6843 MR. KIRK: We would support that. Thank you.
6844 THE CHAIRPERSON: You want to go back Christmas shopping in Hamilton with all that money.
6845 Thank you.
--- Recess at 1251 / Reprise à 1251
--- Upon resuming at 1432/ Reprise à 1432
6846 THE CHAIRPERSON: Order, please.
6847 Madam Secretary.
6848 MS SANTERRE: Thank you, Madam Chair.
6849 I would like now to introduce the next applicant for Hamilton/Burlington. It is the Affinity Radio Group Inc., for a broadcasting licence to carry on an English-language FM radio programming undertaking. The new station would operate on frequency 94.7 Mhz, with an effective radiated power of 1,410 watts.
6850 The applicant is proposing a Country music format.
6851 You may proceed.
6852 THE CHAIRPERSON: Good afternoon.
6853 Mr. O'Brien, proceed when you are ready.
6854 MR. J. O'BRIEN: Thank you.
PRESENTATION / PRÉSENTATION
6855 MR. J. O'BRIEN: Madam Chairperson and Members of the Commission, my name is Jim O'Brien and I am the President of Affinity Radio Group. Affinity is pleased and excited to appear today to present our application for 94.7 -- The Sizzle -- a hot new country radio station for Hamilton.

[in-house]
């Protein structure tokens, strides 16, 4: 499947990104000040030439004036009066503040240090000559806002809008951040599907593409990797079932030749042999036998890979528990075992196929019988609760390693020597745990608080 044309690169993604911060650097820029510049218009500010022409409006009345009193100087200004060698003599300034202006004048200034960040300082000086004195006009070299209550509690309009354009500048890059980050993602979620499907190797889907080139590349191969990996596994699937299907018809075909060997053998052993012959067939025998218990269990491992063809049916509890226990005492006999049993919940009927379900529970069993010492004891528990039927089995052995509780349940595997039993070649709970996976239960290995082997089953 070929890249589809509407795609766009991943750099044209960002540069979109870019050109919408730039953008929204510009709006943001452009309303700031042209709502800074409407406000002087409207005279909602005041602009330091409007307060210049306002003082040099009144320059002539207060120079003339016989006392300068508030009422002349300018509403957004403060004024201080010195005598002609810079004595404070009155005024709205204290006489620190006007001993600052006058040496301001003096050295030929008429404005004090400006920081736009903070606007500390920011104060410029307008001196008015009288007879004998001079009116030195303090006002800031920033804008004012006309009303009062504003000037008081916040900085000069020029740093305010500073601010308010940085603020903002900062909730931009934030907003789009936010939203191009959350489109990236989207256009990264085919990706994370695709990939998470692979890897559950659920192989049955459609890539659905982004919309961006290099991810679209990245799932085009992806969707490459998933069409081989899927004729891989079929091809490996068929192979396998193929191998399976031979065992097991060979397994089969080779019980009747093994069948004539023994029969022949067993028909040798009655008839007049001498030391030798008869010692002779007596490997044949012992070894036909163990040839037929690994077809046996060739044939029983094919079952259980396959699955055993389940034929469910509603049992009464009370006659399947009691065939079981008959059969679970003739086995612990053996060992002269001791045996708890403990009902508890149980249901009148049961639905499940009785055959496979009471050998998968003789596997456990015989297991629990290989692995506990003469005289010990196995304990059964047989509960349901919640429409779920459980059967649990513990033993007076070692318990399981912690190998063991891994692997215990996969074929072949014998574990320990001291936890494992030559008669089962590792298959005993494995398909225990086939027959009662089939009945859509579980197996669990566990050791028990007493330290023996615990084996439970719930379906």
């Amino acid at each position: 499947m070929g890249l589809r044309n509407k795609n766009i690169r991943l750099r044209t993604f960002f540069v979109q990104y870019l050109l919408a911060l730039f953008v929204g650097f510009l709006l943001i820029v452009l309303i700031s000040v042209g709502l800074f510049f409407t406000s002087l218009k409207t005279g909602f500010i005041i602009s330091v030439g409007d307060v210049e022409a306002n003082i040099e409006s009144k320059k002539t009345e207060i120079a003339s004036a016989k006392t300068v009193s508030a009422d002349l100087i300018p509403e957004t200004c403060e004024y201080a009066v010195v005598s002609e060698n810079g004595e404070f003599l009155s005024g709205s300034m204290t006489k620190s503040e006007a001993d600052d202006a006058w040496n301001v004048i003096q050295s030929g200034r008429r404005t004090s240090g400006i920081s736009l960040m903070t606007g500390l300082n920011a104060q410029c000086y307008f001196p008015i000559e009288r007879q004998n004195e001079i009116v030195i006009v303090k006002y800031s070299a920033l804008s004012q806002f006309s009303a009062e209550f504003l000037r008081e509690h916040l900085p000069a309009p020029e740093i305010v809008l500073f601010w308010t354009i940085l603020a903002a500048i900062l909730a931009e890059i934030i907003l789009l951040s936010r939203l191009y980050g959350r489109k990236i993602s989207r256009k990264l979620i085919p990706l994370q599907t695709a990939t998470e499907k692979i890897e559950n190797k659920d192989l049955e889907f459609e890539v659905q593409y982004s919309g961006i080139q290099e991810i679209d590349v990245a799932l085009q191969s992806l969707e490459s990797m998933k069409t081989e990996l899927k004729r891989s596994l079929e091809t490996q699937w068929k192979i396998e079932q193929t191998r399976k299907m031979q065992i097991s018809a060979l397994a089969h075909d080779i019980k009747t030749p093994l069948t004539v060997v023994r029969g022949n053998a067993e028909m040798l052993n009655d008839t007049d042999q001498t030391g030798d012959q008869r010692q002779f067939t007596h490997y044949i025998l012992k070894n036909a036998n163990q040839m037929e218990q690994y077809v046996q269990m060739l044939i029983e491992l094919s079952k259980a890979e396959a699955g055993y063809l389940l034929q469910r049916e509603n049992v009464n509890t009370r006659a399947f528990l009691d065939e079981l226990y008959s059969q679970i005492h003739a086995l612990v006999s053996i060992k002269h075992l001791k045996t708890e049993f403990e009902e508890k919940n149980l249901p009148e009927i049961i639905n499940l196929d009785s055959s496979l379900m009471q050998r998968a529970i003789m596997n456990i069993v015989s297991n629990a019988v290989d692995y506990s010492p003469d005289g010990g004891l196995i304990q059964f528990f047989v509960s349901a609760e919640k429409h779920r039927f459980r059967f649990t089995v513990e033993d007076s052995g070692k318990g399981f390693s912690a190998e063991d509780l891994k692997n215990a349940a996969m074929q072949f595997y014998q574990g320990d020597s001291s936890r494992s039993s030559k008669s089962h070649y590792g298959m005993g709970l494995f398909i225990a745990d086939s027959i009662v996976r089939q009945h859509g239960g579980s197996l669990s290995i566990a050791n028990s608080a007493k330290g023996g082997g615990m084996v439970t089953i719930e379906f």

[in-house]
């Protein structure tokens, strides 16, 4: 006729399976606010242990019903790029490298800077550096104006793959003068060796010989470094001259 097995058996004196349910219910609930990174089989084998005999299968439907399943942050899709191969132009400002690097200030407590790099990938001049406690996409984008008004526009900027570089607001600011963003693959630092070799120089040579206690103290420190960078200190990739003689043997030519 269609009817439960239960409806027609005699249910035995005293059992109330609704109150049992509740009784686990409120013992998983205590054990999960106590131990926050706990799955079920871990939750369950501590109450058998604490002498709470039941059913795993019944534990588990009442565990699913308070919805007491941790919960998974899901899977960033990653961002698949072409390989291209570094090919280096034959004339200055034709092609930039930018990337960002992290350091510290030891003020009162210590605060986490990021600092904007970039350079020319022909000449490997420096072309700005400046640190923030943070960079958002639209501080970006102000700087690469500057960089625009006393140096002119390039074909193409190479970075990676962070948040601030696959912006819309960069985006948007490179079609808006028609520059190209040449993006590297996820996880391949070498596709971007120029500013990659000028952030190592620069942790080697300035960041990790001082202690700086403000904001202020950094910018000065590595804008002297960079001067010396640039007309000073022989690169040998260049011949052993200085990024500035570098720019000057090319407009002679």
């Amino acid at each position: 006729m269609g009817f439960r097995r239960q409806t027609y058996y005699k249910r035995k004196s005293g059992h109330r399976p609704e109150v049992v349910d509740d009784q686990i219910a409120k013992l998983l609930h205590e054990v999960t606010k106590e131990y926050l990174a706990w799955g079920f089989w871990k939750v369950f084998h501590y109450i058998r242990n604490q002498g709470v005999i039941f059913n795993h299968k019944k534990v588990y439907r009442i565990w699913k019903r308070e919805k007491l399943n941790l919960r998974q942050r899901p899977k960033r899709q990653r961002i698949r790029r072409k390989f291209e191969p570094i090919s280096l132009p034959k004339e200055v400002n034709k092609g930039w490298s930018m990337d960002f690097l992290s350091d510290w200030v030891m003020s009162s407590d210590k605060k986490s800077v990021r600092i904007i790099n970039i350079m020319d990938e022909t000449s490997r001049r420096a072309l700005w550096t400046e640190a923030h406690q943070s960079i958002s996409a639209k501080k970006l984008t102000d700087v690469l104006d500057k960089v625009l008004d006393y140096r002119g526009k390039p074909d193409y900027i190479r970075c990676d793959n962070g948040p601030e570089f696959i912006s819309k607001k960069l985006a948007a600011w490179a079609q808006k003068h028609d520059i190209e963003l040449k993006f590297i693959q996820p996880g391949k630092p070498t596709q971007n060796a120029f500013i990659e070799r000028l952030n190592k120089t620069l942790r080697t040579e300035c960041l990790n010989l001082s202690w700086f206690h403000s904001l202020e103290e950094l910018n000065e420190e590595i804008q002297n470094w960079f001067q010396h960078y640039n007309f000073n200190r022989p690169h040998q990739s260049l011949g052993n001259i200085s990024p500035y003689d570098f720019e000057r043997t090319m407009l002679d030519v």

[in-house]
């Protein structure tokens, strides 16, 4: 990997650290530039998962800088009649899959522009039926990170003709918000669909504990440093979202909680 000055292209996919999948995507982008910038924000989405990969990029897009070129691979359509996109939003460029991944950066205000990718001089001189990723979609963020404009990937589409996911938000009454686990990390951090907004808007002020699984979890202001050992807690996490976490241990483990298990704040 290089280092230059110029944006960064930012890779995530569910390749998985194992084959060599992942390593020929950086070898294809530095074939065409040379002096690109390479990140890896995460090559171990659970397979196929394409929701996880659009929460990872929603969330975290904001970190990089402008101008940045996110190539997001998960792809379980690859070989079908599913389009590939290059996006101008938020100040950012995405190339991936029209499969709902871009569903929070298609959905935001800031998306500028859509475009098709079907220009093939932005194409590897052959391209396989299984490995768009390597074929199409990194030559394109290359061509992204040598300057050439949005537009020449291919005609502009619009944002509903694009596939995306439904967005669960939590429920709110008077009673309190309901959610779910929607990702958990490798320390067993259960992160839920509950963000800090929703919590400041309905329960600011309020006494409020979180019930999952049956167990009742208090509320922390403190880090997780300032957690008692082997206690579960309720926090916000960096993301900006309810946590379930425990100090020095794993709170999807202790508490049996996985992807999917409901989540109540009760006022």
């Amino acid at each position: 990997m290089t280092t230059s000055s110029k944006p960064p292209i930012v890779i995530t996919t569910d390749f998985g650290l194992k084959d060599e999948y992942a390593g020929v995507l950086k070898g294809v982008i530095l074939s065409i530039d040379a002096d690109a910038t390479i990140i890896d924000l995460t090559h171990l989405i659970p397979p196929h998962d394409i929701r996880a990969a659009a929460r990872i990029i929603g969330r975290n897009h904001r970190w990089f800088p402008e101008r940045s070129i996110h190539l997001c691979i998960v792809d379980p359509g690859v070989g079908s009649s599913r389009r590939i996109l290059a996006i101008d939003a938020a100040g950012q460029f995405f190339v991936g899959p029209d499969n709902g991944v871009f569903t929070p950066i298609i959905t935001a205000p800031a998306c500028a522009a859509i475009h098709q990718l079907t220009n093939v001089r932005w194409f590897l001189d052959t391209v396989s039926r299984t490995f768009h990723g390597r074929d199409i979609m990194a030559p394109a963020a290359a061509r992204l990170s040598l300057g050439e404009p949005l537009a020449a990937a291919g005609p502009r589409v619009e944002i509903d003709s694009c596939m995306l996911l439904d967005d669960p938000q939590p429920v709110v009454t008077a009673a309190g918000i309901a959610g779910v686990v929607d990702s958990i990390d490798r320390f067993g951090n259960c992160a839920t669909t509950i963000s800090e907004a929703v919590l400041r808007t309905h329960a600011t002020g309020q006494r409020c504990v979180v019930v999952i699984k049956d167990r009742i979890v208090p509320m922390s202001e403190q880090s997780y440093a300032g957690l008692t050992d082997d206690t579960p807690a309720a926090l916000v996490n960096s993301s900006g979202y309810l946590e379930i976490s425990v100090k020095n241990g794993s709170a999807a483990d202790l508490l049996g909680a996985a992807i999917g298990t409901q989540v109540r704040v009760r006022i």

6856 Before we begin, I would like to introduce the panel.
6857 To my immediate left is Bob O'Brien. Bob was responsible for developing the sales and marketing plans for The Sizzle.
6858 To my immediate right is Chris Byrnes, the Affinity Corporate Program Director. Chris has been directly involved in our programming plans for The Sizzle.
6859 Beside Chris is our legal counsel from Goodman Phillips, Tracey Pearce.
6860 Behind me, to my left, is Jamie Warren. Jamie is a talented new country artist and writer, who was recently voted independent Male Artist of the Year and won Song of the Year at the Canadian Country Music Awards. We are particularly pleased that he has agreed to appear with us.
6861 Jamie conveys the importance and appeal of today's country with real passion. I hope you will have a opportunity to speak with him.
6862 In the centre is Dennis Nishizaki. Dennis is Affinity's Chief Financial Officer.
6863 To the right of Dennis is Larry Rosin, co-founder and President of Edison Media Research. Edison conducts research and provides strategic information exclusively to media outlets and works with many of the largest radio groups in the world. In addition, Edison recently conducted a national survey in the U.S. on the "State of the Country Music" for the Country Music Association.